Restaurant Reviews

Mapleton Public House: Restaurant review

At a 114-year old country pub in the Sunshine Coast hinterland, humble vegetables are thrust into the spotlight.

By Elliot Baker
It's rare a pub meal leaves you thinking about carrots, yet Mapleton Public House defies the norm. Freshly plucked from Falls Farm just three kilometres away, the carrots journey from earth to plate within hours. They debut on a pretty-as-a-picture vegetable plate, showcasing raw baby golfball and purple carrots. Alongside other Falls Farm produce, like peppery watermelon radishes and tender yellow Boldor beetroots, the crudités cut through the richness of a pumpkin pâté, which sees the gourd transformed into an unctuous, swipeable paste.
Later, carrots reappear blanched with broccolini, alongside a golden frisbee of crumbed chicken and garlic butter. As crisp as the chook is, it's all about the creamed potato hidden below and the way it soaks up a terrific chicken gravy. It takes a pub classic of chicken schnitzel, and elevates it.
Elsewhere on the menu is a brilliant moules marinieres (French sailor-style mussels). The black mussels are doused in a velvety saffron and herb butter sauce, with grilled sourdough on hand to soak it all up.
The best way to experience the pub is with the set menu, which revolves around the morning's pick at Falls Farm. Broad bean leaves and sugar snap peas, for example, feature with salty house-cured prosciutto and a light pea mousse. The dish cuts through the richness of pork belly and mixed mushrooms, which are tossed in a glorious glaze.
Sunday brunch at Mapleton Public House.
Next, another clever rendition of a pub classic: corned beef. An eye of round wagyu is braised until it falls apart, coated with creamy mustard sauce and surrounded by baby vegetables. While comforting, it's outshone by a complex combination of sweet roasted carrots and spicy 'nduja, enhanced with a drizzle of smoked coconut cream.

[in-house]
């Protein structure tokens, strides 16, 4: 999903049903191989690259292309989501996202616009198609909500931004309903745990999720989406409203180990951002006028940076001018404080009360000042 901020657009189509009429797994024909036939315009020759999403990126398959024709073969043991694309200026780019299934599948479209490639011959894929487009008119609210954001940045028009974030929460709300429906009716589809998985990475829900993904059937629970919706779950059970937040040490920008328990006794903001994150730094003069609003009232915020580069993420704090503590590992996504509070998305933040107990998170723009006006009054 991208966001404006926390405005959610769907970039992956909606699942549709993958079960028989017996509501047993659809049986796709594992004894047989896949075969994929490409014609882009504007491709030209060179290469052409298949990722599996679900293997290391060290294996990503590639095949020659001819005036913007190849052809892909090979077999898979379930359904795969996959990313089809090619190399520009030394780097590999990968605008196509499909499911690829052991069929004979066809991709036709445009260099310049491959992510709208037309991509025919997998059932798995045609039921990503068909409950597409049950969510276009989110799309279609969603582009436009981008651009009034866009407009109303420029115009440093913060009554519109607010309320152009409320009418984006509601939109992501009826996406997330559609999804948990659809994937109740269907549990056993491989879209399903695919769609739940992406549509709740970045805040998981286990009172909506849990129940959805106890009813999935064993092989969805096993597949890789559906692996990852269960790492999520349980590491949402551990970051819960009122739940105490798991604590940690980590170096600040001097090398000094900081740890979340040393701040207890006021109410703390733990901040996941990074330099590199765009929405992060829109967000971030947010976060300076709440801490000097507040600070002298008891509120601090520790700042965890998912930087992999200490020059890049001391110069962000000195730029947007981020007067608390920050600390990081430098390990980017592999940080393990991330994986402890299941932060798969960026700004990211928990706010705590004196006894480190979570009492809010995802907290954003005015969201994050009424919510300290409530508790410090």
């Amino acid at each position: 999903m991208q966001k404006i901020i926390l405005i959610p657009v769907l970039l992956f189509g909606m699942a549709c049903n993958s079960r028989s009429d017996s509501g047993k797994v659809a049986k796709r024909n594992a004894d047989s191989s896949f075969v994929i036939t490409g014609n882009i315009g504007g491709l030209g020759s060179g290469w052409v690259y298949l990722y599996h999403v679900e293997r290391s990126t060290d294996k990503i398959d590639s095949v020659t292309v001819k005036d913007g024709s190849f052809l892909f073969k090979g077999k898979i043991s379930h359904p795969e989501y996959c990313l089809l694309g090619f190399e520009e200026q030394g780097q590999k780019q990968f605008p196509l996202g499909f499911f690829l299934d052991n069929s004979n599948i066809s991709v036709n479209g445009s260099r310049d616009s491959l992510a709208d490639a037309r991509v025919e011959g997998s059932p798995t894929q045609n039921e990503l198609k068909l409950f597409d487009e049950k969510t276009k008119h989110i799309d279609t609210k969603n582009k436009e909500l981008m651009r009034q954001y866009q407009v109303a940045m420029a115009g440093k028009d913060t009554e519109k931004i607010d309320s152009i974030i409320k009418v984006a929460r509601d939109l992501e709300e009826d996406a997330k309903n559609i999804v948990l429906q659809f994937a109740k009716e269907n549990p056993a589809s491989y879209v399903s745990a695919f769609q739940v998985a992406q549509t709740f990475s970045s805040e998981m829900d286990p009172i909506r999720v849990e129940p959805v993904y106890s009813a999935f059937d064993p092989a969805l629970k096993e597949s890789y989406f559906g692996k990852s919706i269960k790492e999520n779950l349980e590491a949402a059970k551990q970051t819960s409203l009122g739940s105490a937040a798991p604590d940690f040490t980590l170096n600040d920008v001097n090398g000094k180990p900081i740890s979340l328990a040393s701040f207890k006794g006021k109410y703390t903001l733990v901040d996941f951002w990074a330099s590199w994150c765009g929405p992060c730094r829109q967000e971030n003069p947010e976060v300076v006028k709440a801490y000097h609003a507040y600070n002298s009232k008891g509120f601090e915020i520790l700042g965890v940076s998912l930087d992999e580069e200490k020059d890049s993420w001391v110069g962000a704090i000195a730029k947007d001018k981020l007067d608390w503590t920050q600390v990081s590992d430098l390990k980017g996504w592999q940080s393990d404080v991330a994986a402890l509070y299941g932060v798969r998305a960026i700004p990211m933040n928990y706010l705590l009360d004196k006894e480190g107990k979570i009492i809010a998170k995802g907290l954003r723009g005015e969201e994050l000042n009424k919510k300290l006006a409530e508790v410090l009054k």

In 2022, Falls Farm's Jessica Huddart and Ben Johnston bought the Mapleton Tavern, renaming it Mapleton Public House. They removed the pokies, hired a new executive chef, and gave the interior a small touch-up. Cameron Matthews, formerly group executive chef at Spicers Retreats, leads a young brigade. His dedication to sustainability shines through in regular pop-up dinners, and this ambition extends to the adept front-of-house team, who strike the perfect balance of professional and relaxed. It's the level of service you'd expect from a trendy inner-city restaurant, never mind a pub in the country.
Despite the pub's new-wave approach, it hasn't lost its 114-year-old charm. The old weatherboard building features a wrap-around deck with scenic views over the hinterland. Inside, it's full of character with dark timber, framed photos and an original fireplace. And at the bar, there's craft beers from Sunshine Coast breweries on-tap, alongside classics. A brilliant by-the-glass wine list ensures there's something attractive for all budgets, whether that's a $33 glass of Yangarra Roux Beaute Roussane or a $10 glass of Tscharke Shiraz.
In the realm of new-wave pubs sprouting across the country, Mapleton Public House stands out in the pack. While exceptional pub fare is abundant, few can rival the experience. Especially when it comes to the carrots.
View of Sunshine Coast hinterland at Mapleton Public House.